“Mainit…masarap higupin.” By itself as a filling soup… as a viand it perfectly complements rice and fried fish. Nourishing…comforting…healthy. That is what this dish means to me.
It’s also makes for great merienda fare, served with puto (steamed rice cake). A contrast of mildly,savoury soup with bites of fluffy and sweet puto. And I don’t mind having it piping hot for breakfast, coming from a previous late night out.
It’s a cheat dish is many ways, too! For moms on a budget, you can consider sotanghon as a wonderful extender, to make the most out of your last few pieces of chicken. You can add more nourishment with carrots and cabbage, chopped finely instead for children who are squeamish on veggies.
And should you have leftovers, simply drain well, wrap in lumpia wrapper and fry. Serve it hot with spicy vinegar. Walang sayang!
- 2 T vegetable oil
- 4 cloves garlic, finely minced
- 1 medium onion, finely sliced
- ½ chicken cut into bite-size pieces
- ½ c shrimps, heads removed and shelled
- Medium pack of sotanghon (mung bean vermicelli) 250-300 gms, soaked in water to soften
- 5-6 cups water or shrimp broth
- ¼ c carrots, julienned
- ½ c cabbage, julienned
- Salt (or patis) and pepper to taste
In a medium pot or deep pan, sauté garlic in oil until fragrant and light yellow, add onions and continue to sauté until soft. Add chicken pieces and stir until the pink flesh turns white, finally add the shrimps and saute till orange-y. Add the broth and let it simmer over medium heat until chicken is fully cooked. This won’t take long since the chicken is cut into bite size pieces. Cook’s choice: I prefer my chicken in bite size pieces because the bones cooked in the broth give full flavor. Add the sotanghon and let it cook in the flavorful broth. Here you can start seasoning with salt and pepper. (Some prefer to season with patis.) Finally add the julienned veggies, put the cover on and turn off the heat. Let the heat in the pot cook the veggies, that way—when you serve it they are still vibrant in color, slightly crisp and still nutritious!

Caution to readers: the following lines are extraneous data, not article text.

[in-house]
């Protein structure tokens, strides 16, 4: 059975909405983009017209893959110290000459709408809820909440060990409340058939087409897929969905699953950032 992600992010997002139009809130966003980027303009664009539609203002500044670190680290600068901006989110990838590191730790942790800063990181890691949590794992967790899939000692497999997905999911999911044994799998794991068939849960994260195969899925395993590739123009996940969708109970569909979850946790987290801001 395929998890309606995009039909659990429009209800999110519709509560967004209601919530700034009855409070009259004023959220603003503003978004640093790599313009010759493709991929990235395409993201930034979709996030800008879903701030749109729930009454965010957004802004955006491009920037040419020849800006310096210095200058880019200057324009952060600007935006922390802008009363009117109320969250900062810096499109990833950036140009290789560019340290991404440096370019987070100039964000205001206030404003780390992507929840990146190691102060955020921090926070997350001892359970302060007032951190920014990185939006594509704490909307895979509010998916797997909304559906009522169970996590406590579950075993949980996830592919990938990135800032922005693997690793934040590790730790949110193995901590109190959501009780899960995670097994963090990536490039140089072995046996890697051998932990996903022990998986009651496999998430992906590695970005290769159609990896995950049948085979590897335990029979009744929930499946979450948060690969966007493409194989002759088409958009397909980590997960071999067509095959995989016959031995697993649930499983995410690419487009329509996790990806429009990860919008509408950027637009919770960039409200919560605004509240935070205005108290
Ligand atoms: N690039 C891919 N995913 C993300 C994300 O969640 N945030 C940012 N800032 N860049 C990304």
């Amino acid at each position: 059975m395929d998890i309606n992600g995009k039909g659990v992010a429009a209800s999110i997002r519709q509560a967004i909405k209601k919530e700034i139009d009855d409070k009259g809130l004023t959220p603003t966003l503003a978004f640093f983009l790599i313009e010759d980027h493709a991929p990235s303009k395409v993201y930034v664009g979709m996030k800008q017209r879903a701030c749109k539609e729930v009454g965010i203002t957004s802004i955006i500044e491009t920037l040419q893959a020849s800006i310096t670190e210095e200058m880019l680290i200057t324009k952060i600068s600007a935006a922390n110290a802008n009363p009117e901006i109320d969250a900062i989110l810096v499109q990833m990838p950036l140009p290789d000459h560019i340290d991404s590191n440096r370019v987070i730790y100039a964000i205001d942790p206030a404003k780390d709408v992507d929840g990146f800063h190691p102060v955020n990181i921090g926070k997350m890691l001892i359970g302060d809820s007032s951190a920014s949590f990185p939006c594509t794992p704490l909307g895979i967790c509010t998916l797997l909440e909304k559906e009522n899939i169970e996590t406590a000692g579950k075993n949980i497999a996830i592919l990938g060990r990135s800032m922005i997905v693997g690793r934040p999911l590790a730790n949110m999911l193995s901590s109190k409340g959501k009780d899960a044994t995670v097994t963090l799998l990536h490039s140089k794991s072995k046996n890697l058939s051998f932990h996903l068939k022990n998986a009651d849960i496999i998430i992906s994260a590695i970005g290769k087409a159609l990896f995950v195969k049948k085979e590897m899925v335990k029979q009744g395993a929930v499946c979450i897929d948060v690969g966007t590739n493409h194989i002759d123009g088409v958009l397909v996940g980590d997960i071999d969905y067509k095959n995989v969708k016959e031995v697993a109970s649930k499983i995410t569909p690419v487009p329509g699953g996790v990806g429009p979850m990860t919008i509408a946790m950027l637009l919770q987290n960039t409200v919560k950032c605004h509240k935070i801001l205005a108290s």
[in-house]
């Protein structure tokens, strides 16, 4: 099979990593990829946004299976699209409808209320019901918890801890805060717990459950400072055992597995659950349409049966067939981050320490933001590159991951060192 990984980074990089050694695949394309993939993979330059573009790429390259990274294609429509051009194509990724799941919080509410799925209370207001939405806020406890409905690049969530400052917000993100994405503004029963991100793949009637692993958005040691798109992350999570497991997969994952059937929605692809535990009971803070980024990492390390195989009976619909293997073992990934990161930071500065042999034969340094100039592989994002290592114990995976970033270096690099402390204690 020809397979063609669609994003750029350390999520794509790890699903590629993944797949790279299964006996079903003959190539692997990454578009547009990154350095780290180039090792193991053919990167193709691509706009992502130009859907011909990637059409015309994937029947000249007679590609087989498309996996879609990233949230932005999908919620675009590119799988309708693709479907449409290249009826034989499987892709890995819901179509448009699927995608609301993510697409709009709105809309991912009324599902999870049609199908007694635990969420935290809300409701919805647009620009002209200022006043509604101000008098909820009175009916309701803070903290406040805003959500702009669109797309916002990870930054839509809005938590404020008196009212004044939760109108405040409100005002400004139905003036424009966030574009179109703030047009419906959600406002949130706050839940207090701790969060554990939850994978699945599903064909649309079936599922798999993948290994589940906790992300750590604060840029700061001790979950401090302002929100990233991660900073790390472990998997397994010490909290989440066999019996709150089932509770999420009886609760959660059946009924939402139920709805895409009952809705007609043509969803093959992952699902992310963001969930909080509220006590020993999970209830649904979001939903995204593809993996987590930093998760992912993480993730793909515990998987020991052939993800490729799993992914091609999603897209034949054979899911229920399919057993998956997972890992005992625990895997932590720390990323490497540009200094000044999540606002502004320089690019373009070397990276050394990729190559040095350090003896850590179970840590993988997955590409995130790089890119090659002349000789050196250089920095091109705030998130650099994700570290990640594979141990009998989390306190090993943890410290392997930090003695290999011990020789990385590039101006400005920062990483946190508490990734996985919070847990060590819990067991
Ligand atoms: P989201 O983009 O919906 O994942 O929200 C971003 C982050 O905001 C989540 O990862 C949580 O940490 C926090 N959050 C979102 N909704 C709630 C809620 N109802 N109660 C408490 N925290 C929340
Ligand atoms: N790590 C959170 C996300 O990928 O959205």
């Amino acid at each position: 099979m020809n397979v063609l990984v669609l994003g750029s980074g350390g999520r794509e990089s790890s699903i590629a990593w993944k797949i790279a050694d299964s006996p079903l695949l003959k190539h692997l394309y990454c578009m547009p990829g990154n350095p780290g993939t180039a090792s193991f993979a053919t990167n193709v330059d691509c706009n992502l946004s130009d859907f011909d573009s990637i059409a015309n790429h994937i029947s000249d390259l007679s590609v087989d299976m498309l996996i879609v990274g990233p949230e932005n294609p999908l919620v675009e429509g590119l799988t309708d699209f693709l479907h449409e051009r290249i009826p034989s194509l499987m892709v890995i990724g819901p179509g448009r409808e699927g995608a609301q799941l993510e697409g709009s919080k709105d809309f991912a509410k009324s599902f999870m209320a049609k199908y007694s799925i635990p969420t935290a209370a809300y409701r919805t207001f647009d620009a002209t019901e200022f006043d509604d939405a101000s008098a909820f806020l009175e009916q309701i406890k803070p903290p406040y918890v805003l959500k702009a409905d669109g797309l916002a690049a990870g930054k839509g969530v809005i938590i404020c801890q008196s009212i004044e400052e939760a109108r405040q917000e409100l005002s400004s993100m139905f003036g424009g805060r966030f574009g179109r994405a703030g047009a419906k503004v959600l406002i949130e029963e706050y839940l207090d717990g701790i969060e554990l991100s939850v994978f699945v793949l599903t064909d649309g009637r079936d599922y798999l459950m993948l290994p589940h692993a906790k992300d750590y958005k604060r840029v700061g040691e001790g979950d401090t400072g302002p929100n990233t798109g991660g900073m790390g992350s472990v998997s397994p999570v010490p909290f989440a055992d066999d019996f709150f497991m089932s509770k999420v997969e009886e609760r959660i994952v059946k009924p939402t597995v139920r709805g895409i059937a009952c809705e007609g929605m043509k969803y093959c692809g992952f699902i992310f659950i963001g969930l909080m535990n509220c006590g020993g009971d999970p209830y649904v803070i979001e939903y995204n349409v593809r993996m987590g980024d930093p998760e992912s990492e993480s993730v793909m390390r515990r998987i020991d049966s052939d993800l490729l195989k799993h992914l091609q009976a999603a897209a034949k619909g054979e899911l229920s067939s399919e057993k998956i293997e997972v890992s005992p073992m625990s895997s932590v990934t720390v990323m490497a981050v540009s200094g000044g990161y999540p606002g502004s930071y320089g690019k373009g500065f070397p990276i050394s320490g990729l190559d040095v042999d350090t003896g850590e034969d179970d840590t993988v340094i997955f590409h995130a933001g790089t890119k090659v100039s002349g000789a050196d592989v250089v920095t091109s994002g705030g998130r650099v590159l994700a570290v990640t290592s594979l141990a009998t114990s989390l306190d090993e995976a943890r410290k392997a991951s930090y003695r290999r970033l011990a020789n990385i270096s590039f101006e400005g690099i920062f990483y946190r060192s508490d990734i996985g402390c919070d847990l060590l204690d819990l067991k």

Cook’s Tip: To get the most oomph of flavor from the shrimp make the broth this way. Sauté shrimp heads in about 2 T oil, until it turns orange. Then add 5-6 cups of water. Let it boil briskly for 5-10 minutes then strain. The difference? More flavorful and fragrant.
© 2012, Kitchen Kitchie Koo. All rights reserved.